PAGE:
The world is not such a good place anymore.

      Liked by 1 person

      • Happy Go lucky Says:

        Oh I can’t stop laughing. Gerard is to blame…..again. No doubt we all need some of his humourist ? therapy one day prior to Xmas. I have stayed well clear of Aldi and other traps. Went in to Office works early and it was blissfully pieceful. Pity they don’t sell brocili !!!

        Liked by 1 person

      • algernon1 Says:

        I think the problem in England was at football (soccer) academies rather than Rugby. At Public Schools (meaning private) there buggery seem to be just part of what happened there. Stephen Fry often spoke about it as being normal. It happened to someone we both know of when they were at Public School as well.

        I think any school where the boy loving cottage aficionado would be a frightening experience.

        Like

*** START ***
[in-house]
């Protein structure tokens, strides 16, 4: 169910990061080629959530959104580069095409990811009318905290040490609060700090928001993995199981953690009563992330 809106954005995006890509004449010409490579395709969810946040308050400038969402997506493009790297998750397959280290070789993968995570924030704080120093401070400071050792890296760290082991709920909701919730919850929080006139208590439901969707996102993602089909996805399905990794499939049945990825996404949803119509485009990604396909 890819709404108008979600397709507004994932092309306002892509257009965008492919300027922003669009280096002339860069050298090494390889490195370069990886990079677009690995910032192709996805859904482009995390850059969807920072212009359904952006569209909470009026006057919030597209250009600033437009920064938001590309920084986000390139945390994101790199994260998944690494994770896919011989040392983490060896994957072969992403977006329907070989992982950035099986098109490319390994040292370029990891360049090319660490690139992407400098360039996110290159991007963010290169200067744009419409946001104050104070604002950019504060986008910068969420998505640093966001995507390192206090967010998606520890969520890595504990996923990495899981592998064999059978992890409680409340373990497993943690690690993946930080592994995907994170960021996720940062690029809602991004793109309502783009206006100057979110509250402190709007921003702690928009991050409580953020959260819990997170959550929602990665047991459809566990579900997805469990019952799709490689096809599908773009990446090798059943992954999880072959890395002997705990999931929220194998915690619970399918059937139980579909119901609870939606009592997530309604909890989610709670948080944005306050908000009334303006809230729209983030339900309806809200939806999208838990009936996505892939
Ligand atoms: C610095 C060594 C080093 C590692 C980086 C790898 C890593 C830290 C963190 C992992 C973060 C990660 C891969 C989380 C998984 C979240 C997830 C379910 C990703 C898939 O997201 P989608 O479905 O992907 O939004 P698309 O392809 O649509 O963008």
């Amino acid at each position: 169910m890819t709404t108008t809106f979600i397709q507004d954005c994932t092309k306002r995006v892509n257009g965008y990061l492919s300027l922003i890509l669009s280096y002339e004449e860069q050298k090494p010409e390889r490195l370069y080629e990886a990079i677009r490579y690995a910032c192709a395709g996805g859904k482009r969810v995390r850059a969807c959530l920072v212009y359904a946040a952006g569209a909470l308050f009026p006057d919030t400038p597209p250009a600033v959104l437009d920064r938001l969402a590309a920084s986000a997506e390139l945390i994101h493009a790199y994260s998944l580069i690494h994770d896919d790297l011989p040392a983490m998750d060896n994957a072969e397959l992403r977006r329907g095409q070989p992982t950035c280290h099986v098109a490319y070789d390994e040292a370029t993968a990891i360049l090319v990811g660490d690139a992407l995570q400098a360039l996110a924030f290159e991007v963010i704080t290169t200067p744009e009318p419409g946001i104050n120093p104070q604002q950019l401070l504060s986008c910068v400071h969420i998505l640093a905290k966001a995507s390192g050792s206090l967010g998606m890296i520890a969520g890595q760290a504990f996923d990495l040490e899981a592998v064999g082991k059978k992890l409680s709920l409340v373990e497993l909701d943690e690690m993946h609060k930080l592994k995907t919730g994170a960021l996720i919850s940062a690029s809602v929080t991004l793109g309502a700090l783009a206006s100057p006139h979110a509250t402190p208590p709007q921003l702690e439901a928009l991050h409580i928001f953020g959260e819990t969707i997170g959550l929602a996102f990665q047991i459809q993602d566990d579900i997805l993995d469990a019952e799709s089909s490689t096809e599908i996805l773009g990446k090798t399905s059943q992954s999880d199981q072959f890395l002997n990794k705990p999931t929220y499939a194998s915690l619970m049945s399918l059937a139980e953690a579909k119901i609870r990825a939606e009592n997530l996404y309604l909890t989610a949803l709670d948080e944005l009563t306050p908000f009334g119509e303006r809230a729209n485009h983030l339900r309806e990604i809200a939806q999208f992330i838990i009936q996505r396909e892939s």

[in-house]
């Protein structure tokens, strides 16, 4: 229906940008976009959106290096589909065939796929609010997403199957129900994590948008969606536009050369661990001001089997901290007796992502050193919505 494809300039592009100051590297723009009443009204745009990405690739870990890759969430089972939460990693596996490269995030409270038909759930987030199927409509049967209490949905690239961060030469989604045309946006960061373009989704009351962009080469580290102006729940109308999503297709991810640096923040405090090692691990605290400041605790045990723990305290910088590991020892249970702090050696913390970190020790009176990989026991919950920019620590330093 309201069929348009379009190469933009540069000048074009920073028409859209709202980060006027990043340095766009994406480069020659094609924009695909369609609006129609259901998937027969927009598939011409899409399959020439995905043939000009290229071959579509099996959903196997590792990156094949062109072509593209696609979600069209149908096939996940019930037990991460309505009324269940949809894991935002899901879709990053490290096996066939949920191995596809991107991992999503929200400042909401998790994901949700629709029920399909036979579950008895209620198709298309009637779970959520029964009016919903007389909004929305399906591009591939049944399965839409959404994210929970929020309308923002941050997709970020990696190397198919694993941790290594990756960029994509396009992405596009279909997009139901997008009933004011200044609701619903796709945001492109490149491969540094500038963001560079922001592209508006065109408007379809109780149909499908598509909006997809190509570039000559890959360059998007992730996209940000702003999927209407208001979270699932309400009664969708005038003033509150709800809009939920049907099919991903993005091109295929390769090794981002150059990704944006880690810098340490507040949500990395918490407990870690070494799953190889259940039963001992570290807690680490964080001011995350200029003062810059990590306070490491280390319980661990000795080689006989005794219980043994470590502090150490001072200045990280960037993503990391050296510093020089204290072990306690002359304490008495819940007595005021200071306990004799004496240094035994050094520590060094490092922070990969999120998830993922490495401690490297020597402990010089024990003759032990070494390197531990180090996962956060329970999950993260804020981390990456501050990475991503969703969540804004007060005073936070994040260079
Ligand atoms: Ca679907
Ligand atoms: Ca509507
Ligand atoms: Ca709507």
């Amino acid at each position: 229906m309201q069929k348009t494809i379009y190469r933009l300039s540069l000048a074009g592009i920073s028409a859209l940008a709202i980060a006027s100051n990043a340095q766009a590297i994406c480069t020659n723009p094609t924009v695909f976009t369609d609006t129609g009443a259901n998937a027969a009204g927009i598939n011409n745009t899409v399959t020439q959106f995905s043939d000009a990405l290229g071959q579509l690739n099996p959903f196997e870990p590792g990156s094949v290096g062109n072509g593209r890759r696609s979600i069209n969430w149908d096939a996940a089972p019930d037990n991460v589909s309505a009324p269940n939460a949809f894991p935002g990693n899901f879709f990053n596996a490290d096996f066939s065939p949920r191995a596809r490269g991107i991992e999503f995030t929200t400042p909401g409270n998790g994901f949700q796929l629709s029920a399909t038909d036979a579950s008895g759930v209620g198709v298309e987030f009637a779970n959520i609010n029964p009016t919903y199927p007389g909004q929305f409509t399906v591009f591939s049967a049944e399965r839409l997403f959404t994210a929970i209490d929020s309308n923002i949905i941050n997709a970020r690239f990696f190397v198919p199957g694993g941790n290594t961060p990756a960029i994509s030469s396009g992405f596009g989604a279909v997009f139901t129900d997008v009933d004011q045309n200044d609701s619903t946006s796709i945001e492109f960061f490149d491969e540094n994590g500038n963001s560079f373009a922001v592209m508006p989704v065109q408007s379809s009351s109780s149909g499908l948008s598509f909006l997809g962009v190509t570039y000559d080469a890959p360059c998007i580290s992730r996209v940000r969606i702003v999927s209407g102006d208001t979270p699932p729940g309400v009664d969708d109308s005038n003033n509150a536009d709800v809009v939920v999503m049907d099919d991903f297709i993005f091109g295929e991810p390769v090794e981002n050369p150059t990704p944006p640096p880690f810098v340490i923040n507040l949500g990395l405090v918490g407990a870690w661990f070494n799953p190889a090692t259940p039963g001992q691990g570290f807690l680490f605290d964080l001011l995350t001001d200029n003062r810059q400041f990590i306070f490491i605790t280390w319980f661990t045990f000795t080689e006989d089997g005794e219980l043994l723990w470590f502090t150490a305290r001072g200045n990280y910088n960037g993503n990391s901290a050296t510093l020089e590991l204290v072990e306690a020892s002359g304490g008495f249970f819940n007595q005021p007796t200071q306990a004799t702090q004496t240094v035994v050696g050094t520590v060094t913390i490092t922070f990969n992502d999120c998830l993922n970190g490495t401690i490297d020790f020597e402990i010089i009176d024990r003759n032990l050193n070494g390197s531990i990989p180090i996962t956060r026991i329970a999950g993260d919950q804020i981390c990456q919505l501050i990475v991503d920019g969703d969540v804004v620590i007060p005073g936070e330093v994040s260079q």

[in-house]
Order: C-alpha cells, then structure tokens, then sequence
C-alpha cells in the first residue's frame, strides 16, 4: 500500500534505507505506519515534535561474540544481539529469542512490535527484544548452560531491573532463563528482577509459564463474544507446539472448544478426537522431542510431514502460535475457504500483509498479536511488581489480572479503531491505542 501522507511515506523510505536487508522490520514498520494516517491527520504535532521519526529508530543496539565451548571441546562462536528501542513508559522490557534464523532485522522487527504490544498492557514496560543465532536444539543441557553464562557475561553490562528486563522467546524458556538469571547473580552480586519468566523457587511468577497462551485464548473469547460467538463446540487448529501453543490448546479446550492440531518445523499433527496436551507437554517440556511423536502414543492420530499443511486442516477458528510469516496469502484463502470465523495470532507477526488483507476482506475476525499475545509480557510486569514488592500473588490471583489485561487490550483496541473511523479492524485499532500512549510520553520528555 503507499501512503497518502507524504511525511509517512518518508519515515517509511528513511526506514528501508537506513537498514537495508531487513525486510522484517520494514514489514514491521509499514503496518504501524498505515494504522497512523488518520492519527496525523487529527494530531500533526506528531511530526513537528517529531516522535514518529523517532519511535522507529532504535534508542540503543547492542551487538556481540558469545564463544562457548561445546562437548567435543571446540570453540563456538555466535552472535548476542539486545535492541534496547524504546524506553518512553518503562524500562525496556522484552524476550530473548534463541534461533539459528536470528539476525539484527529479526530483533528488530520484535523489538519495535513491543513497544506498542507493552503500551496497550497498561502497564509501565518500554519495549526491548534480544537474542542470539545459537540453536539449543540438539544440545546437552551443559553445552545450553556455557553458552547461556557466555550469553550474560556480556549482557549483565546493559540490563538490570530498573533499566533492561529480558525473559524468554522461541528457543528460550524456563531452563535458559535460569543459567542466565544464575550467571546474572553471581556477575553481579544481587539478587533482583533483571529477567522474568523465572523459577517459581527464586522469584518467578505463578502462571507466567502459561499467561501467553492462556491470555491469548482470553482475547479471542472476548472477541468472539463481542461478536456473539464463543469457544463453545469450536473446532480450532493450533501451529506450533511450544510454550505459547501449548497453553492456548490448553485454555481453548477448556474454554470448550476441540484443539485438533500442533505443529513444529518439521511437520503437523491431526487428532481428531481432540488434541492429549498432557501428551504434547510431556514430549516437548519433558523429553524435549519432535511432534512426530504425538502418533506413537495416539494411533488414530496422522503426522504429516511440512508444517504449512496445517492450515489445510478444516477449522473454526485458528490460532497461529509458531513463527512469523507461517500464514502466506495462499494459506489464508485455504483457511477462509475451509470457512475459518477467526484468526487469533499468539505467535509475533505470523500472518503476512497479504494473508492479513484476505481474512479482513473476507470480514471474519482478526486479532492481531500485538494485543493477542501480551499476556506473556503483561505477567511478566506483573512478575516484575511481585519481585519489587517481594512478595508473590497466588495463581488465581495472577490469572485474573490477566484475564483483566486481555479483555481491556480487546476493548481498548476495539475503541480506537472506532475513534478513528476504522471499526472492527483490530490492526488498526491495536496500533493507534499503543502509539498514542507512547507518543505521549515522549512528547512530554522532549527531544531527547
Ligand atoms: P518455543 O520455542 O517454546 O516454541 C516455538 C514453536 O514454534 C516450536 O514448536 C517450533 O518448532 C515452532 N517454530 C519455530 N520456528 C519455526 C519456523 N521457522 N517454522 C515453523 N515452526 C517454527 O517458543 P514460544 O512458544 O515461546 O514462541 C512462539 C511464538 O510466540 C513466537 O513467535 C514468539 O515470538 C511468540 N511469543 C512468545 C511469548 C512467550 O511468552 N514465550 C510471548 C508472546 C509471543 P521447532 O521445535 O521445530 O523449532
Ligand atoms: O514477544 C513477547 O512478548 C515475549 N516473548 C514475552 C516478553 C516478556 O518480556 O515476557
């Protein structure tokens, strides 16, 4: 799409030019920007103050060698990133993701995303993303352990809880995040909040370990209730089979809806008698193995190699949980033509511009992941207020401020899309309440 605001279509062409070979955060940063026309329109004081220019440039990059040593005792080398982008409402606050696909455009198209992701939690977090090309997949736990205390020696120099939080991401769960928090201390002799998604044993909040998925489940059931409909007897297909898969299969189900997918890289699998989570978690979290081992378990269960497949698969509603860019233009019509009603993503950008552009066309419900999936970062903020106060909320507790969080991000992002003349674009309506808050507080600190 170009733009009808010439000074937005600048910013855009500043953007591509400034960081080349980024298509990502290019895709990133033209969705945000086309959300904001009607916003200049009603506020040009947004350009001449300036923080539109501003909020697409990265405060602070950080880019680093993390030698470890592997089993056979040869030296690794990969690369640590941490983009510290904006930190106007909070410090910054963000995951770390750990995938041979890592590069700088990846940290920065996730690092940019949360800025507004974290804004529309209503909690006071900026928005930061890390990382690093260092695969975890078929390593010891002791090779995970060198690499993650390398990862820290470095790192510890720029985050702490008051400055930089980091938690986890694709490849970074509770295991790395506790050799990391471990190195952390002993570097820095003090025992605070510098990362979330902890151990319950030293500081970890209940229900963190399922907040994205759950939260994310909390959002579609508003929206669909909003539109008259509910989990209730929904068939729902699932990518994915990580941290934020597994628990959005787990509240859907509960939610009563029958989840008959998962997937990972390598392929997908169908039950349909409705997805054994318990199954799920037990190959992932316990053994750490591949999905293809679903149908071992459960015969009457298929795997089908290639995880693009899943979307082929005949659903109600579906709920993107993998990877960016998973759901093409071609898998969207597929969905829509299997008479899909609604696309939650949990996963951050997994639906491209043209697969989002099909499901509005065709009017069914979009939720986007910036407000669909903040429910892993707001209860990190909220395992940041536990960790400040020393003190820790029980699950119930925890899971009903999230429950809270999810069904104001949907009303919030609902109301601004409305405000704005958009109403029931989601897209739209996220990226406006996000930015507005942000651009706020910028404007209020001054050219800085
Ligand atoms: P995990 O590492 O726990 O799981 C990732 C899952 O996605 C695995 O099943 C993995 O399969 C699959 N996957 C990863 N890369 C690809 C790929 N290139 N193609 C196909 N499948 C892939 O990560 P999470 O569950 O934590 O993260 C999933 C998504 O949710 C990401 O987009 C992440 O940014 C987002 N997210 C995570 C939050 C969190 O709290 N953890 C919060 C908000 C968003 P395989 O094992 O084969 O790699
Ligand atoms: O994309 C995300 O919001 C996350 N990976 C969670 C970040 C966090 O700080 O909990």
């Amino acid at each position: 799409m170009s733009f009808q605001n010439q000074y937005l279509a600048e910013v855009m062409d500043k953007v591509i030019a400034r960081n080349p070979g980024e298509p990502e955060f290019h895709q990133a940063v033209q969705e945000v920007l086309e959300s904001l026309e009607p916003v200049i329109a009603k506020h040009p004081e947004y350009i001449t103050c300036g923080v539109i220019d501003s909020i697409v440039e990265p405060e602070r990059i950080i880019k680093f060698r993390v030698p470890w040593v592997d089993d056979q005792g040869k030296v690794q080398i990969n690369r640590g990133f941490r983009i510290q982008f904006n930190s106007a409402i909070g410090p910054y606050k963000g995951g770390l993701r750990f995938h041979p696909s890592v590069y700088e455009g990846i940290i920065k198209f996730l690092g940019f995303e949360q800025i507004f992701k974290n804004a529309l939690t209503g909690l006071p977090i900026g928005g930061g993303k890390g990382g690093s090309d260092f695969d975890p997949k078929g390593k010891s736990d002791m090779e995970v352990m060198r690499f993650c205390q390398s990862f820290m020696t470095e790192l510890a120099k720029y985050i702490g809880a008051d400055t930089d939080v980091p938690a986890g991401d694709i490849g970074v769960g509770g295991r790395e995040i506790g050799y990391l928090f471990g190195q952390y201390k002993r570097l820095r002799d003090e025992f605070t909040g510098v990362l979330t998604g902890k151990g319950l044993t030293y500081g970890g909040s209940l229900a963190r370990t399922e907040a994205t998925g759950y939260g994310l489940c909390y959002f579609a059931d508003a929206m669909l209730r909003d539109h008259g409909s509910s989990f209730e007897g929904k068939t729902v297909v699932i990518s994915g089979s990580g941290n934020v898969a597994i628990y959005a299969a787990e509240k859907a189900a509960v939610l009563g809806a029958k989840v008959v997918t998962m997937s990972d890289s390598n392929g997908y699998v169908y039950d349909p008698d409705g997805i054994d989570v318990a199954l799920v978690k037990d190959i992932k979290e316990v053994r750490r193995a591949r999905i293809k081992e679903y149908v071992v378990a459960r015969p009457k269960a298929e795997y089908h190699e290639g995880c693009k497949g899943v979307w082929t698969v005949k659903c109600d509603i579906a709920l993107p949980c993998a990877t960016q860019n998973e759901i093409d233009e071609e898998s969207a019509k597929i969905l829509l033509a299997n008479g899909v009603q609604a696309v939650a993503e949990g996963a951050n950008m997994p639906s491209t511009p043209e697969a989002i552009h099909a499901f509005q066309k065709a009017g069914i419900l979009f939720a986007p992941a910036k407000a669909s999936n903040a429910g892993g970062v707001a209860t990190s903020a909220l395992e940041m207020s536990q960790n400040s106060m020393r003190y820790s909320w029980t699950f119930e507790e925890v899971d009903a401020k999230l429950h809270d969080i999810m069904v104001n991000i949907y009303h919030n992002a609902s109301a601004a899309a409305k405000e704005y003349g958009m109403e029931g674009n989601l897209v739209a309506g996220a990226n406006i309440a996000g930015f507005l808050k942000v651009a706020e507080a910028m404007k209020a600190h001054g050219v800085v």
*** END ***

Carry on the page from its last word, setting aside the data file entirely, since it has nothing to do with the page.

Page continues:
• gerard oosterman Says:

        Yes, Algy. You are right!
        I just looked it up and it is soccer. I thought that like in Australia there is a confusion between the term ‘football’ as in oblong ball running and ‘football’ as in soccer with a normal ball.
        It now looks rugby is not involved. I’ll have to give this some more thought and come to terms with deviant behaviour amongst soccer coaching now.
        A sad day.

        Like

  9. Big M Says:

    Happy Crembo to the Oosterfolk and their fans.

    Like

Leave a Reply

Fill in your details below or click an icon to log in:

WordPress.com Logo

You are commenting using your WordPress.com account. Log Out / Change )

Twitter picture

You are commenting using your Twitter account. Log Out / Change )

Facebook photo

You are commenting using your Facebook account. Log Out / Change )

Google+ photo

You are commenting using your Google+ account. Log Out / Change )

Connecting to %s


%d bloggers like this: